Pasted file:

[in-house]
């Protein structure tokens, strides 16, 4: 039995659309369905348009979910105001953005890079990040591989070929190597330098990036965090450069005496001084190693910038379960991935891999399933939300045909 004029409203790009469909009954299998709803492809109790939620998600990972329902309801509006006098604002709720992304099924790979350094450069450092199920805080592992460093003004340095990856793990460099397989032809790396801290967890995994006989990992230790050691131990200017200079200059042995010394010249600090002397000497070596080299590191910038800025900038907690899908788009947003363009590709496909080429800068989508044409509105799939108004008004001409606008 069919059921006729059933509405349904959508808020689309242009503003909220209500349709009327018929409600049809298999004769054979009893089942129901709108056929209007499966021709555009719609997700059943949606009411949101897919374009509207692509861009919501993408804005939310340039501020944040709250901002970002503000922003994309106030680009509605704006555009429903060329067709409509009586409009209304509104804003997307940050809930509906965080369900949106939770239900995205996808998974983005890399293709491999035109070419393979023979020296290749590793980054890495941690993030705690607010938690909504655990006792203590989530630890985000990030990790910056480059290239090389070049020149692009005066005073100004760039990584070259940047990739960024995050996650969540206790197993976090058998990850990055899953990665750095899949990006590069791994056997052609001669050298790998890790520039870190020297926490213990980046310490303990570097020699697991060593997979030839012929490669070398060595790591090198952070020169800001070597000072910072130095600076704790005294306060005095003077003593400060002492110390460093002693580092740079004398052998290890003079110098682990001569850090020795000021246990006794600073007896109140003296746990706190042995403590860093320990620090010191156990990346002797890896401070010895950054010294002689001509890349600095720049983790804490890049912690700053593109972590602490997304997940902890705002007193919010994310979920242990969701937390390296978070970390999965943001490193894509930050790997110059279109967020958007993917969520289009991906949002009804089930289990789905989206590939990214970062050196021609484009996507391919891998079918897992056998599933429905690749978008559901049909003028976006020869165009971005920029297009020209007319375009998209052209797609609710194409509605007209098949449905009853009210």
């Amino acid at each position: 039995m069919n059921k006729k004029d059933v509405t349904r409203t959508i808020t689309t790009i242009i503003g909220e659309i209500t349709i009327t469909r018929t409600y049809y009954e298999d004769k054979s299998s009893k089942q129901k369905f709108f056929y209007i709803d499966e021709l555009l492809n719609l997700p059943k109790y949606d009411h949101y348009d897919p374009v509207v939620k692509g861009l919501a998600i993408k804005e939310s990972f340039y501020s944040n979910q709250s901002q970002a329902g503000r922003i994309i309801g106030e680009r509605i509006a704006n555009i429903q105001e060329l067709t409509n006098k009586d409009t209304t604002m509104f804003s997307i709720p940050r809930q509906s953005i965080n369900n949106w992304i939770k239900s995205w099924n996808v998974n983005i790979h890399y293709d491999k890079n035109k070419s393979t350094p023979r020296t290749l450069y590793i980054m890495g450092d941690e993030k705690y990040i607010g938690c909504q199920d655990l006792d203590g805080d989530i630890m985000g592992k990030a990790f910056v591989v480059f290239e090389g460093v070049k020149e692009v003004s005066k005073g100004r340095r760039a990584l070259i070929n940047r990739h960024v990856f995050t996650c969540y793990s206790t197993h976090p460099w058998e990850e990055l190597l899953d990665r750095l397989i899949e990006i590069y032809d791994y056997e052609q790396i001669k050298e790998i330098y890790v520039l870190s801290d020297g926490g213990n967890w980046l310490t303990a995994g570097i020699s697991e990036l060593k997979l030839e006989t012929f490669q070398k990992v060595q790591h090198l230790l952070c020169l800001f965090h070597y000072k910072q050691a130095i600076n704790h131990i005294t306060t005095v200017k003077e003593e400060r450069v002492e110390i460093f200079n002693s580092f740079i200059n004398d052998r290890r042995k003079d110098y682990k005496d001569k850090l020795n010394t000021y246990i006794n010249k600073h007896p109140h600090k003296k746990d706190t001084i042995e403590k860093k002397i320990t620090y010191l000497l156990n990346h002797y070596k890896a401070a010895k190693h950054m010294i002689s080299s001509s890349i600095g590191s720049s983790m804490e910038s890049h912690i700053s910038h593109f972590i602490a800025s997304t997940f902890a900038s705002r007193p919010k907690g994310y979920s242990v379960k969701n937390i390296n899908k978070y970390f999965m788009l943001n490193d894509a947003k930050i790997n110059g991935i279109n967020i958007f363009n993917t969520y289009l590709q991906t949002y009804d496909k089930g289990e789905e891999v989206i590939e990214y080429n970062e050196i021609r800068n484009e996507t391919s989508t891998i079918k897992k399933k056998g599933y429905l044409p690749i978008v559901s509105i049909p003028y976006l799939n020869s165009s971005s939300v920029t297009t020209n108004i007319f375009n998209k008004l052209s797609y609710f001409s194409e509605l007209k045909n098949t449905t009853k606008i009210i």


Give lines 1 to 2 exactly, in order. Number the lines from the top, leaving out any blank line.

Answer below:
[in-house]
């Protein structure tokens, strides 16, 4: 039995659309369905348009979910105001953005890079990040591989070929190597330098990036965090450069005496001084190693910038379960991935891999399933939300045909 004029409203790009469909009954299998709803492809109790939620998600990972329902309801509006006098604002709720992304099924790979350094450069450092199920805080592992460093003004340095990856793990460099397989032809790396801290967890995994006989990992230790050691131990200017200079200059042995010394010249600090002397000497070596080299590191910038800025900038907690899908788009947003363009590709496909080429800068989508044409509105799939108004008004001409606008 069919059921006729059933509405349904959508808020689309242009503003909220209500349709009327018929409600049809298999004769054979009893089942129901709108056929209007499966021709555009719609997700059943949606009411949101897919374009509207692509861009919501993408804005939310340039501020944040709250901002970002503000922003994309106030680009509605704006555009429903060329067709409509009586409009209304509104804003997307940050809930509906965080369900949106939770239900995205996808998974983005890399293709491999035109070419393979023979020296290749590793980054890495941690993030705690607010938690909504655990006792203590989530630890985000990030990790910056480059290239090389070049020149692009005066005073100004760039990584070259940047990739960024995050996650969540206790197993976090058998990850990055899953990665750095899949990006590069791994056997052609001669050298790998890790520039870190020297926490213990980046310490303990570097020699697991060593997979030839012929490669070398060595790591090198952070020169800001070597000072910072130095600076704790005294306060005095003077003593400060002492110390460093002693580092740079004398052998290890003079110098682990001569850090020795000021246990006794600073007896109140003296746990706190042995403590860093320990620090010191156990990346002797890896401070010895950054010294002689001509890349600095720049983790804490890049912690700053593109972590602490997304997940902890705002007193919010994310979920242990969701937390390296978070970390999965943001490193894509930050790997110059279109967020958007993917969520289009991906949002009804089930289990789905989206590939990214970062050196021609484009996507391919891998079918897992056998599933429905690749978008559901049909003028976006020869165009971005920029297009020209007319375009998209052209797609609710194409509605007209098949449905009853009210």